Chefs today are entrepreneurs, celebrities and even ambassadors representing the country around the world, yet even a decade ago, wanting to become a Chef was not taken seriously in our country. Cooking was for women, bawarchis and Sanjeev Kapoor, and there was little hope for Chefs in a world of doctors and engineers. My first question to you Chef Bali, what was it like, wanting to become a Chef thirty years ago?

 

Chef Bali: I went to do Engineering because I could not get selected for medical science. When I left engineering to become a Chef, you should have seen my mother’s reaction. She thought that no girl was going to marry me and that I will end up only washing dishes in the kitchen.

She actually felt ashamed of me (laughs).

 

And that is not the case with most parents anymore, the identity and the value of a Chef has changed.

 

Chef Bali: We have something called as STEP programme in our hotel (The Oberoi). In this programme we take students who have just completed their 10+2. Earlier there used to be a small percentage, only 20 people or so applying to be a chef but now for the past 2 years or so 90 percent of the students apply to become chefs. We even had to change our recruitment strategy to incorporate such demands.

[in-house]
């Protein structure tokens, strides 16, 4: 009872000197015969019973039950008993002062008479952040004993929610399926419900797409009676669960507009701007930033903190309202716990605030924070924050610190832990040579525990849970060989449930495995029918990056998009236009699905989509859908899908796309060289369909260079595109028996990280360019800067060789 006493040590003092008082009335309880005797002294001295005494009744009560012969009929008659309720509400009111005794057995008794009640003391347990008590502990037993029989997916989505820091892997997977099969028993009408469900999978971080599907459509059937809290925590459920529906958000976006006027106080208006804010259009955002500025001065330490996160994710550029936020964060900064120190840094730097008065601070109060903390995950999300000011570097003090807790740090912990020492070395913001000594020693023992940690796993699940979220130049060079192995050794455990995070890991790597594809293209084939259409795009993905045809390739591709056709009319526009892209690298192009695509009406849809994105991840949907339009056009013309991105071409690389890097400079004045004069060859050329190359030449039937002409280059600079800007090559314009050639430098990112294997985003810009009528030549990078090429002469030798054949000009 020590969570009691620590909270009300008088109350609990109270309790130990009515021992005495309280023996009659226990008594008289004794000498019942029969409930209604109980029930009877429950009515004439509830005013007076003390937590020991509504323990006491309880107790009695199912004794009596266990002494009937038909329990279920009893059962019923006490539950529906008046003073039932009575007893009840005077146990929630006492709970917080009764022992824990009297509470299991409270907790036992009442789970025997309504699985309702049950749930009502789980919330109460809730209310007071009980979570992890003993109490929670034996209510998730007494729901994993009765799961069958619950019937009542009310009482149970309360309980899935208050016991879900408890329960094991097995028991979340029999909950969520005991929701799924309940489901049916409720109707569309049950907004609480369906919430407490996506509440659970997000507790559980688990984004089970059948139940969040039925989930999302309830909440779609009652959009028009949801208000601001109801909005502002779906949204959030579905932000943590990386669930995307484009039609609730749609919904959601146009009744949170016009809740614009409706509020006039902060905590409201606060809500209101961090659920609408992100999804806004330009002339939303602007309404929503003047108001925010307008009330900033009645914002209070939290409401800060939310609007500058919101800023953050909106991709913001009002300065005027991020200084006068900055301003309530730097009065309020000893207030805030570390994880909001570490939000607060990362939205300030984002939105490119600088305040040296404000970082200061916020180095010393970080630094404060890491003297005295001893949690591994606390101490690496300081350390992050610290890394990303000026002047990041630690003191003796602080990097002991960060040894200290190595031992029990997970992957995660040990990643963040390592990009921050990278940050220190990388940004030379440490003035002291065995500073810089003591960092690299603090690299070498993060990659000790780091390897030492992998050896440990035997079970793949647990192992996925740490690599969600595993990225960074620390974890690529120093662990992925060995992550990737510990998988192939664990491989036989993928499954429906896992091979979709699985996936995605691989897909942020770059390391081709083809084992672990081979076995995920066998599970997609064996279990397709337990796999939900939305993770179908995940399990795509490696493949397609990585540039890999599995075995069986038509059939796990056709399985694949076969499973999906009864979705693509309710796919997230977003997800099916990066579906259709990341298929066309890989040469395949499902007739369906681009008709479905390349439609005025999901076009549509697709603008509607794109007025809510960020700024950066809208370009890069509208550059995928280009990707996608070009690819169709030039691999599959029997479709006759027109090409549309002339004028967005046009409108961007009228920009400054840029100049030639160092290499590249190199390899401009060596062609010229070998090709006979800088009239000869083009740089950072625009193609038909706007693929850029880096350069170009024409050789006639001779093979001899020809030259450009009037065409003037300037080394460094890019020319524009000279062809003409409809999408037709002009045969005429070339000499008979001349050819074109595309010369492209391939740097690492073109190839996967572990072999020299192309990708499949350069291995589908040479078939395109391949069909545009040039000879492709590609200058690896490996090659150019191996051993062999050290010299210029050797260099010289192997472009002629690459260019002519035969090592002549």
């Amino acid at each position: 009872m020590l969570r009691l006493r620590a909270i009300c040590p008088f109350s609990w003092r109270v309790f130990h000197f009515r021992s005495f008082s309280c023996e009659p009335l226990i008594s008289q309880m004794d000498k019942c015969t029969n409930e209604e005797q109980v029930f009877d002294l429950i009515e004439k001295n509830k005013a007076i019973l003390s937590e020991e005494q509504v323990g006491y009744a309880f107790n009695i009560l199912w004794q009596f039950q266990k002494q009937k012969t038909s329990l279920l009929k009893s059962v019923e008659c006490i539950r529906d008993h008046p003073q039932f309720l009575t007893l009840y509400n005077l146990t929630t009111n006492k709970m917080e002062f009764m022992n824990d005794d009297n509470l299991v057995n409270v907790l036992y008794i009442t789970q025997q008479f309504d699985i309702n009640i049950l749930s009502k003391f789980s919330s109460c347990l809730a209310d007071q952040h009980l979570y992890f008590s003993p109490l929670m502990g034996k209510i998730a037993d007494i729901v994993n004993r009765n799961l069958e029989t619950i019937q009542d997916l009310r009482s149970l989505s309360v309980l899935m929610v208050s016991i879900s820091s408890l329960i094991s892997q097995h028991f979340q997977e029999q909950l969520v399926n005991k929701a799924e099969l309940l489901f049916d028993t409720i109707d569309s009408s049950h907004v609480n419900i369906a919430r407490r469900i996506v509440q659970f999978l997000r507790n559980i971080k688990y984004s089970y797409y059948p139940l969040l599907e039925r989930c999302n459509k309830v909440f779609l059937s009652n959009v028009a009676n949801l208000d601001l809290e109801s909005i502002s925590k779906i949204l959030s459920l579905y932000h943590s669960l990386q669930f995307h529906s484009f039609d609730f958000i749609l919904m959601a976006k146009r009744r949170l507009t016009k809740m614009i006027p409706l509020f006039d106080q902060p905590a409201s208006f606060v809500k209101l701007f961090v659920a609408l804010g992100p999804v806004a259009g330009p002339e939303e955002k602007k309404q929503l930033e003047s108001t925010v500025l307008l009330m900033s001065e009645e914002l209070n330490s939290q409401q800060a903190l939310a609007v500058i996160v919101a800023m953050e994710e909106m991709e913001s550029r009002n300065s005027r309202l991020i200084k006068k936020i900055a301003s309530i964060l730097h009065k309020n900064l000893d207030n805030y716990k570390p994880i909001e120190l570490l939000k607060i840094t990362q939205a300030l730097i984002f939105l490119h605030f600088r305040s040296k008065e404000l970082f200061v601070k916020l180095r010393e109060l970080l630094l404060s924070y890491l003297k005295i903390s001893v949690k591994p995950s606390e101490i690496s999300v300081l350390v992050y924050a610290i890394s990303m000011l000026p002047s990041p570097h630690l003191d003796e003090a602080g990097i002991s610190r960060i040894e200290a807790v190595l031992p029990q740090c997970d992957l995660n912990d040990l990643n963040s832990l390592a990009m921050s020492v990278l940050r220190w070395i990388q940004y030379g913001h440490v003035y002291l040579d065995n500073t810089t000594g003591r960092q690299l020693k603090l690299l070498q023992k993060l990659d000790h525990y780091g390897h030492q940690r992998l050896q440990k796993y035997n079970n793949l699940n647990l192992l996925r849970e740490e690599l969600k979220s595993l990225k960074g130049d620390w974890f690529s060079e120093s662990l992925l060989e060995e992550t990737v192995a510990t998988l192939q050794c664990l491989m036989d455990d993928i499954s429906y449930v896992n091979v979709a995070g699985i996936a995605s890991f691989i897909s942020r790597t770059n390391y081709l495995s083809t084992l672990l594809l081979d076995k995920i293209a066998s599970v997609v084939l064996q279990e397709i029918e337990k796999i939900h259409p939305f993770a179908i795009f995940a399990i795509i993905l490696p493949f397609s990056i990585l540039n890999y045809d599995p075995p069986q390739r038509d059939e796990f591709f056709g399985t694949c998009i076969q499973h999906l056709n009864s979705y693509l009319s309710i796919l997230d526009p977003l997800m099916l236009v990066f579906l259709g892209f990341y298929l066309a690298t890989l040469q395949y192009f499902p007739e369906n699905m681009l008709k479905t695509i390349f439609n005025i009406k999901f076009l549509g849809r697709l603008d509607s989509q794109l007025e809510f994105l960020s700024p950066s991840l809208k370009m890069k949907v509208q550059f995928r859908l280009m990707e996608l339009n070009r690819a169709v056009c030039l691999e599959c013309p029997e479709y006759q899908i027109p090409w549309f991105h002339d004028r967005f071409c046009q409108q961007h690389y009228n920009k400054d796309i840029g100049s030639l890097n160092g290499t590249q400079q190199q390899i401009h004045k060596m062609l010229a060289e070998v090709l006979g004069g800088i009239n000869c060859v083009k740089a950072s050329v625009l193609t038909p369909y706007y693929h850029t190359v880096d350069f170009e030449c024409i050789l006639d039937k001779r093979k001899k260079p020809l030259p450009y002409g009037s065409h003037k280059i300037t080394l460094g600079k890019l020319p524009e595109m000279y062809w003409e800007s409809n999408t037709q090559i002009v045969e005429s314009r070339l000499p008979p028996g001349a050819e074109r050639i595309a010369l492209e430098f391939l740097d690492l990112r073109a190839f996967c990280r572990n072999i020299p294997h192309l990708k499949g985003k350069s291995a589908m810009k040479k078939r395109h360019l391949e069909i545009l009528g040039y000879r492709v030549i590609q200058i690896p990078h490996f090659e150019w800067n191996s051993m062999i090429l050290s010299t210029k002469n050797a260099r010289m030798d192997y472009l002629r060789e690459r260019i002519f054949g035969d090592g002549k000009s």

Being a Chef comes across as a very creative and a glamorous profession, but is it as easy as it looks? Does it get mundane and frustrating like other jobs too?

 

Chef Bali: ‪Well, nothing is easy in the beginning.

Initially, when you are trying to get your feet on the ground. You will have to practice a number of times to master a particular thing so that you can work effectively from your subconscious mind. So yes, it can be said that it gets mundane in the beginning but then perseverance is important, because its only after some time that you would actually get involved in strategic planning and the creative process.  One has to be patient to enjoy such rewards.

 

What does it take to be a good Chef?